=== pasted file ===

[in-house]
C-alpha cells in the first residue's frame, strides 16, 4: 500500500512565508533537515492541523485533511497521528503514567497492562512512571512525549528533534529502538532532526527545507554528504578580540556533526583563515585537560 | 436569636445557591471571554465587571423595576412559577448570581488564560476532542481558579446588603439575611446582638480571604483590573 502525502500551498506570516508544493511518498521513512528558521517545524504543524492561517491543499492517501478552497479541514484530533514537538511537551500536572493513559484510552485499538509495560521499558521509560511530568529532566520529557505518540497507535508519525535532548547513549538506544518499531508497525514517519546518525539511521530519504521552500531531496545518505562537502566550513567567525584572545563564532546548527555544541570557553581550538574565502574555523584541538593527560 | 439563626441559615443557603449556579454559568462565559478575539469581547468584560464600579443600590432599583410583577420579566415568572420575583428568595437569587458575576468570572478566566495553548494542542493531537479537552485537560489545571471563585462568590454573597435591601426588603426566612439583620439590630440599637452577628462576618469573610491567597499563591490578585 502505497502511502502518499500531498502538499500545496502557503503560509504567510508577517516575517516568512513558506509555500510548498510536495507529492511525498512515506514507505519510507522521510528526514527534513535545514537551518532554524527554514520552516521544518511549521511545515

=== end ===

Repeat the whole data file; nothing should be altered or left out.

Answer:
[in-house]
C-alpha cells in the first residue's frame, strides 16, 4: 500500500512565508533537515492541523485533511497521528503514567497492562512512571512525549528533534529502538532532526527545507554528504578580540556533526583563515585537560 | 436569636445557591471571554465587571423595576412559577448570581488564560476532542481558579446588603439575611446582638480571604483590573 502525502500551498506570516508544493511518498521513512528558521517545524504543524492561517491543499492517501478552497479541514484530533514537538511537551500536572493513559484510552485499538509495560521499558521509560511530568529532566520529557505518540497507535508519525535532548547513549538506544518499531508497525514517519546518525539511521530519504521552500531531496545518505562537502566550513567567525584572545563564532546548527555544541570557553581550538574565502574555523584541538593527560 | 439563626441559615443557603449556579454559568462565559478575539469581547468584560464600579443600590432599583410583577420579566415568572420575583428568595437569587458575576468570572478566566495553548494542542493531537479537552485537560489545571471563585462568590454573597435591601426588603426566612439583620439590630440599637452577628462576618469573610491567597499563591490578585 502505497502511502502518499500531498502538499500545496502557503503560509504567510508577517516575517516568512513558506509555500510548498510536495507529492511525498512515506514507505519510507522521510528526514527534513535545514537551518532554524527554514520552516521544518511549521511545515